Supporters of Mubarak, who had been largely silent since the unrest began, came out in full force Wednesday — in one case wielding whips and thundering through the crowd on horses and camels.
“What you are seeing is the demonstration of the real Egyptian people who are trying to take back their country, trying to take back their street,” said businessman Khaled Ahmed, who described himself as “pro-Egyptian.”
But some observers said the pro-Mubarak push Wednesday was likely orchestrated by a regime bent on breaking up peaceful demonstrations.
“These are tactics that are well-known in Egypt,” Michele Dunne, a senior associate at the Carnegie Endowment for International Peace, told CNN’s John King.
Robert Kagan of the Brookings Institution said the “rent-a-thugs” were likely sanctioned and paid by the government. This is meant to create an image of chaos so the government can move in to restore order, he said.
On Wednesday, some pro-Mubarak demonstrators who were captured by anti-Mubarak protesters confessed that they were paid 50 Egyptian pounds — or less than $10 — to come out and support Mubarak.
It was unclear whether such confrontations were being repeated elsewhere. Other Cairo neighborhoods were calm, and rallies in Egypt’s second-largest city, Alexandria, were largely peaceful.
Some who profess neutrality said Mubarak — who vowed to not seek re-election — should be allowed to finish his term.
“I’d be worried if the president packed up and left at the request of 60,000 people,” Cairo resident Waleed Tawfik said Wednesday. “Eighty-four million is a larger voice … (to) reconstruct the government and reshuffle ministers won’t happen over day and night.”
Tawfik added that Tahrir Square is the size of a football stadium, and the events there are not representative of peaceful protests elsewhere.
“There are 29 governors in Egypt,” Tawfik said. “I don’t understand why the whole international media is focused on a geographic area around about a half-kilometer by a half-kilometer.”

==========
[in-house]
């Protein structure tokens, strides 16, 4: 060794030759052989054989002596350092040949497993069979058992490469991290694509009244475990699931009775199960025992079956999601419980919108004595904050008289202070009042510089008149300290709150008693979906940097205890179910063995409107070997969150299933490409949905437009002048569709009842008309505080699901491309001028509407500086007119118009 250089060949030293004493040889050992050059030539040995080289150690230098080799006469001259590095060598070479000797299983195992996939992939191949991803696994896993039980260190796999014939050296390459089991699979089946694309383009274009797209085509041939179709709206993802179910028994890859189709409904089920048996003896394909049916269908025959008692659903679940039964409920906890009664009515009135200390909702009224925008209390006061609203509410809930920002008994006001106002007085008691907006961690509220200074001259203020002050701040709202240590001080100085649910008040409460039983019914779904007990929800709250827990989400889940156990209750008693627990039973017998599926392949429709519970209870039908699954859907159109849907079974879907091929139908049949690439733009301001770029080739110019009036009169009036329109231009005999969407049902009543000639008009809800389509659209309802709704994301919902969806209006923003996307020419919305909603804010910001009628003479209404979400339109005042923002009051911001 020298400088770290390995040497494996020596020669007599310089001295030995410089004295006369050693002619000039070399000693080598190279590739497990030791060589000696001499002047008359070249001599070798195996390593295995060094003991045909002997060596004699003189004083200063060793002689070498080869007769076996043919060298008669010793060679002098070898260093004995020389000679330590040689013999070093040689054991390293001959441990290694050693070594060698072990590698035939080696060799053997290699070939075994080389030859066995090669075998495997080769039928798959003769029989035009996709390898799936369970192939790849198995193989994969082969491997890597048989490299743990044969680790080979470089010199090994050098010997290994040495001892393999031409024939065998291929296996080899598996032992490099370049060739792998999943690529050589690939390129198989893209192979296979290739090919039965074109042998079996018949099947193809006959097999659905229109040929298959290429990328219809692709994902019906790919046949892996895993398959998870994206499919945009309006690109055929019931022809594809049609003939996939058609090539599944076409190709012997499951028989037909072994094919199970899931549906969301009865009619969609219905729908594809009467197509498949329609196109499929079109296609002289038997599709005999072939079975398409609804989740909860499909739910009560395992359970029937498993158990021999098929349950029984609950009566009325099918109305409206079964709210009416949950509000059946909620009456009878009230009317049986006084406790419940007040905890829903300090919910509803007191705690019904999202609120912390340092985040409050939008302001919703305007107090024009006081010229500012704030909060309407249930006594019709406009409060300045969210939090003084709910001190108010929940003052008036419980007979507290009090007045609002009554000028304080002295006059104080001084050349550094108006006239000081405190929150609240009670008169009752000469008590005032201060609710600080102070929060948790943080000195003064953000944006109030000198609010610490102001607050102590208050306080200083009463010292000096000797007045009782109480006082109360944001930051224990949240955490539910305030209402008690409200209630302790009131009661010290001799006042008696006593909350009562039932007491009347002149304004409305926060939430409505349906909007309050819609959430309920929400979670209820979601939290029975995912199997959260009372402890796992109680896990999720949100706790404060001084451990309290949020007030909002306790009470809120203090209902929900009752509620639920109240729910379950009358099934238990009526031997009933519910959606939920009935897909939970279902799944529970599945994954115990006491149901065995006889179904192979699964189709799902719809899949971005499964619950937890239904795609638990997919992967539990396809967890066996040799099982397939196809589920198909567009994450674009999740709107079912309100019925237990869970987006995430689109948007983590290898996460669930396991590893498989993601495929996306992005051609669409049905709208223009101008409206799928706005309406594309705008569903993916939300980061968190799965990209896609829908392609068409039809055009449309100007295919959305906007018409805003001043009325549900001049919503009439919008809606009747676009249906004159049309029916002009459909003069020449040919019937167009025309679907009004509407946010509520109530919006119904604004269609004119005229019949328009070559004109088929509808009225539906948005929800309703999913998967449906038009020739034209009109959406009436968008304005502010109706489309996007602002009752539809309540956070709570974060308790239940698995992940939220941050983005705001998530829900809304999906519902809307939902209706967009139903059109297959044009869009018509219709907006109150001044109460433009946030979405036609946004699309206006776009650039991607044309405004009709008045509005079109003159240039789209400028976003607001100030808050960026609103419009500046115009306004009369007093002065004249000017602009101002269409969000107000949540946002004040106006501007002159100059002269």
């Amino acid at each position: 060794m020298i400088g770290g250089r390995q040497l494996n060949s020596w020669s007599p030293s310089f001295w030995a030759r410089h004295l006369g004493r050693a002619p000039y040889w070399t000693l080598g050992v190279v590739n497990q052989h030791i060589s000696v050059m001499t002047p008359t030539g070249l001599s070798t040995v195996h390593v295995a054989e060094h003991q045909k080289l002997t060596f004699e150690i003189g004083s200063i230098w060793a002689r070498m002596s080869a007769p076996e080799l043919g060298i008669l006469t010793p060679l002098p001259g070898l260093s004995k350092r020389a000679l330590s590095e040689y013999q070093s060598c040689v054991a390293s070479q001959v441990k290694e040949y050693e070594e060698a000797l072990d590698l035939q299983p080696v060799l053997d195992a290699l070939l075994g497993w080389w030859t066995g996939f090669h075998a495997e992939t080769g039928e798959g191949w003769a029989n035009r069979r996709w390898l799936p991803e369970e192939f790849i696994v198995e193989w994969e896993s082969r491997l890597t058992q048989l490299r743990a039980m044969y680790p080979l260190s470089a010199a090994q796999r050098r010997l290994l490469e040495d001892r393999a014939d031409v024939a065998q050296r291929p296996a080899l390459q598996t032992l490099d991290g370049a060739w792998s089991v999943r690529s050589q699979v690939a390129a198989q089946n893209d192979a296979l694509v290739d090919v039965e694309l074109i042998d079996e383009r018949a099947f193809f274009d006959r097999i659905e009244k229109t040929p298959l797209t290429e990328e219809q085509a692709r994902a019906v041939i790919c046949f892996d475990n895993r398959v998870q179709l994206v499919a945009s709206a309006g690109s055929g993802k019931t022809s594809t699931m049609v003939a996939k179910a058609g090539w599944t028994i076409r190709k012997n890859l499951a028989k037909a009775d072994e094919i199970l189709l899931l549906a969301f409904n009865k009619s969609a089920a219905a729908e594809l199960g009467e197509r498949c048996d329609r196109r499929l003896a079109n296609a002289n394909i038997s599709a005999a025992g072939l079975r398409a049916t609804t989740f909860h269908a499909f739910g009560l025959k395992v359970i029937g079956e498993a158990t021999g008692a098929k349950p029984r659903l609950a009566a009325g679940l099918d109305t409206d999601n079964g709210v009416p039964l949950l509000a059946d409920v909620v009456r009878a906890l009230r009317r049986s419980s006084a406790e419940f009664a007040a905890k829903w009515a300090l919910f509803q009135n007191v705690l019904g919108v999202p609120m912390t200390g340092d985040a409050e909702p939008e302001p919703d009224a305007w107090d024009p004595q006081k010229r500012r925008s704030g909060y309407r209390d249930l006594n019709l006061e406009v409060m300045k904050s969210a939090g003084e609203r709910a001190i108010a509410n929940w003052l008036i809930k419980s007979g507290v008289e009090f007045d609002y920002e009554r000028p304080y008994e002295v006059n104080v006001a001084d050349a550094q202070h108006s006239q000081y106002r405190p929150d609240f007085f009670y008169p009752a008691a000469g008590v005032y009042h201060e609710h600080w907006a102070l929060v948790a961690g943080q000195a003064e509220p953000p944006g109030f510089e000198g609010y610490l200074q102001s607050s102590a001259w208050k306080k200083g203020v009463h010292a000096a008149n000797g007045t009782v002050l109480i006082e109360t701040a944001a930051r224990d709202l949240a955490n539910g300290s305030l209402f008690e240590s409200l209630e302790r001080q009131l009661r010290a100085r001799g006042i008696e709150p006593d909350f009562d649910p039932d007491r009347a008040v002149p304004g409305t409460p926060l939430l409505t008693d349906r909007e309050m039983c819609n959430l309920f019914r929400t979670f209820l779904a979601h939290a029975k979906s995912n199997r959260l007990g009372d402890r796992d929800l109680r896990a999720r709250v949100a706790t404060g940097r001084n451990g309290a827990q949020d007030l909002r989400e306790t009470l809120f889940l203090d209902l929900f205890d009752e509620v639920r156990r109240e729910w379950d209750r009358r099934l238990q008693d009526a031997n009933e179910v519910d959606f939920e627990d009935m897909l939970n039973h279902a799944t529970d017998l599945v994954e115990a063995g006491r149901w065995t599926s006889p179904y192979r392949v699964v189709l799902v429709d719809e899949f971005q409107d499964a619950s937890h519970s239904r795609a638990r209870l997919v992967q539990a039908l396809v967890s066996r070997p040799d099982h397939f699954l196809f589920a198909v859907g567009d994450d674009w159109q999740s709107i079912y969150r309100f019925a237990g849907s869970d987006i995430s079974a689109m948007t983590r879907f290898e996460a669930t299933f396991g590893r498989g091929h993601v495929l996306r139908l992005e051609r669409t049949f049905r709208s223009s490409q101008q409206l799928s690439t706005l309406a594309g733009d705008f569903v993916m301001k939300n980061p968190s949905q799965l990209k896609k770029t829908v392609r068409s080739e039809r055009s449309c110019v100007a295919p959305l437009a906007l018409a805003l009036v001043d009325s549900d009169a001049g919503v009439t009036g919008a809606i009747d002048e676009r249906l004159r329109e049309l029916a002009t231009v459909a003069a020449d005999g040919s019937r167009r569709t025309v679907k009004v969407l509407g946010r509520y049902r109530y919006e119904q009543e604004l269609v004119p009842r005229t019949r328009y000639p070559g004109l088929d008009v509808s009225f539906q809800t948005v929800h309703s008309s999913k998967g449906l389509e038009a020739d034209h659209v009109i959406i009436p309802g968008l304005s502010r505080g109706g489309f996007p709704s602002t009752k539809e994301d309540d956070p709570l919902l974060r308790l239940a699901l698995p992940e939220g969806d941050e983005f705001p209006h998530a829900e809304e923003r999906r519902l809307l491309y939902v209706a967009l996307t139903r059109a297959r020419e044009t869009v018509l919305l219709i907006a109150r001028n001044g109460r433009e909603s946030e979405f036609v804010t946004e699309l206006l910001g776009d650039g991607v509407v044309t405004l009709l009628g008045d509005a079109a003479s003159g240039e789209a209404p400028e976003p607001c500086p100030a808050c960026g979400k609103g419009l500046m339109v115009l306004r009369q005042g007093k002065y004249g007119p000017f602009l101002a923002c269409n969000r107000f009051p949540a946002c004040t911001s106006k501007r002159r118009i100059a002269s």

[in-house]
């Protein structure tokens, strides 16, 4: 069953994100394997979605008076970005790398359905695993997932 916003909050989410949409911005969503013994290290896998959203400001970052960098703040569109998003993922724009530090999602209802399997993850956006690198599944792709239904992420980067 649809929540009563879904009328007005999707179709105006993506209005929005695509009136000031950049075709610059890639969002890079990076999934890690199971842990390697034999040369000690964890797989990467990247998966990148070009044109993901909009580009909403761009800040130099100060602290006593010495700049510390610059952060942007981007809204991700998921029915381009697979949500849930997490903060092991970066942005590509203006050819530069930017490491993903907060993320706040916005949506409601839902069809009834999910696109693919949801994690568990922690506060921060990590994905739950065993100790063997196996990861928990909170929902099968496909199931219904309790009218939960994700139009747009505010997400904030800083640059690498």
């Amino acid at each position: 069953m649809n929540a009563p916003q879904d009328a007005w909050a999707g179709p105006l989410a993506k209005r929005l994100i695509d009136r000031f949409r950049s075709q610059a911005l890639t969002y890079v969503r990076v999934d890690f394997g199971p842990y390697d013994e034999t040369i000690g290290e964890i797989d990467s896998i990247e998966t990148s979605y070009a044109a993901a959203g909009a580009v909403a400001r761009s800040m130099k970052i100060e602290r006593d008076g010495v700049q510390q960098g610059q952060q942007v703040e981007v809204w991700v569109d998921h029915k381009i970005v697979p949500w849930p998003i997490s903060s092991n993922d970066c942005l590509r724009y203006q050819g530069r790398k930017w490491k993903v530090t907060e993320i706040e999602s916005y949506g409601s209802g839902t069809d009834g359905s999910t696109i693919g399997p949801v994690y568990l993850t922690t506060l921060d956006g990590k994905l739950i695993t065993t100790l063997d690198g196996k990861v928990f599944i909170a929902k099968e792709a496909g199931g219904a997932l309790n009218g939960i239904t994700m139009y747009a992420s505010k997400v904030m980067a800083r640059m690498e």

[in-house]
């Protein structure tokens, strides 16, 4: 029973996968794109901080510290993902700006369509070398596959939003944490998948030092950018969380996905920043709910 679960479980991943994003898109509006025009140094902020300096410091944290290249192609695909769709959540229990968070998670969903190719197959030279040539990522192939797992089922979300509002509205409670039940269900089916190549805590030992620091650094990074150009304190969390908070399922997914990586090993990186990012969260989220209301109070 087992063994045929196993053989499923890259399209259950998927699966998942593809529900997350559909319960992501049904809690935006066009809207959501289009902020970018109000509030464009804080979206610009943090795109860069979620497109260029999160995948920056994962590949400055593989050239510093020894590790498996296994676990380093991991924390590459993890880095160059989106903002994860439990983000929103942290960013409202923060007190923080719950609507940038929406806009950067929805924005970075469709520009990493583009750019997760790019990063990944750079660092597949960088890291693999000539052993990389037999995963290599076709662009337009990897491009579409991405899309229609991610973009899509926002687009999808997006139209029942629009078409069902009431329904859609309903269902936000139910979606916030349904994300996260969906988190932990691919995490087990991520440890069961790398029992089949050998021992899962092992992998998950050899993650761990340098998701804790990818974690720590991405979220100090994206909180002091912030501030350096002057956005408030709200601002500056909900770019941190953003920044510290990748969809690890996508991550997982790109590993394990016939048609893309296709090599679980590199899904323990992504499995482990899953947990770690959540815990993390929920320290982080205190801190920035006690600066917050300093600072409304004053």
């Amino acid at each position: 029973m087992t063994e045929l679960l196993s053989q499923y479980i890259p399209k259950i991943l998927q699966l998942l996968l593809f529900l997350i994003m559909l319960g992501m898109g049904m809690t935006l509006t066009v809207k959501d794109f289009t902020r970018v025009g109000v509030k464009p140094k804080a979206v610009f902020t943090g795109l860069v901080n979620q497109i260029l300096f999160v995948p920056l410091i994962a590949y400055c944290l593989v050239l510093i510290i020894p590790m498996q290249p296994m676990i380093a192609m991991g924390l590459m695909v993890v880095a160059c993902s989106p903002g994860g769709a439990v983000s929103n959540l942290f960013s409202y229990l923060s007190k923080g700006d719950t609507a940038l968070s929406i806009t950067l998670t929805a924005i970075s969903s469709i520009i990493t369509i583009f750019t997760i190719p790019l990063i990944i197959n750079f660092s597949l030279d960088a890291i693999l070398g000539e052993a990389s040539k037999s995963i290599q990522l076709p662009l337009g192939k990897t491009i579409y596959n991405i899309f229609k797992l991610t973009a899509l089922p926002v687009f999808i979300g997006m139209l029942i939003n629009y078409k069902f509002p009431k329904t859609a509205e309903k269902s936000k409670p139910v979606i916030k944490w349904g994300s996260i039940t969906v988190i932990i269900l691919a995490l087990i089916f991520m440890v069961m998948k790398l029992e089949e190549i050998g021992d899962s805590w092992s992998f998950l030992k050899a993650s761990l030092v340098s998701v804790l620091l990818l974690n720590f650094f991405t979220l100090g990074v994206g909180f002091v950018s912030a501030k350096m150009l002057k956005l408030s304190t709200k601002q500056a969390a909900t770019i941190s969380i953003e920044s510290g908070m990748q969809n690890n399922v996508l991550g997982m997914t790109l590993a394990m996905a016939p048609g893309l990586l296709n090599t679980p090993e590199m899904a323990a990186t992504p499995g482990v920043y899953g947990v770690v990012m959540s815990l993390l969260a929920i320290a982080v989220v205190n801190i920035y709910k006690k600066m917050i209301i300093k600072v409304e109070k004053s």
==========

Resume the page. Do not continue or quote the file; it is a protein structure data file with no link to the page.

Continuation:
The crisis has paralyzed the Egyptian economy, forcing the closure of banks, train services and schools. Markets are running short of basic food staples.
Suleiman reiterated that the people have been heard, and they should go home and stop demonstrating.
Nile TV sought to portray the unrest as a “foreign conspiracy” fueled by international journalists, several of whom — including CNN’s Anderson Cooper — were attacked during Wednesday’s clashes.
On Tuesday, Mubarak said during a televised speech that he would not seek re-election. Though Mubarak’s concessions were large and remarkable for a man who has held a tight grip on power for three decades, it was too little, too late for many Egyptians.
The Egyptian crisis is among the aftershocks of the revolt in Tunisia that forced the nation’s longtime strongman to flee to Saudi Arabia in January. In Yemen, President Ali Abdullah Saleh — who has been in office for 32 years — said Wednesday he will not run for president nor hand over power to his son once his term ends in 2013.
And in Jordan, King Abdullah II dismissed his government Tuesday and appointed a new prime minister.
CNN’s Frederik Pleitgen, Arwa Damon, Jenifer Fenton, and journalist Ian Lee contributed to this repor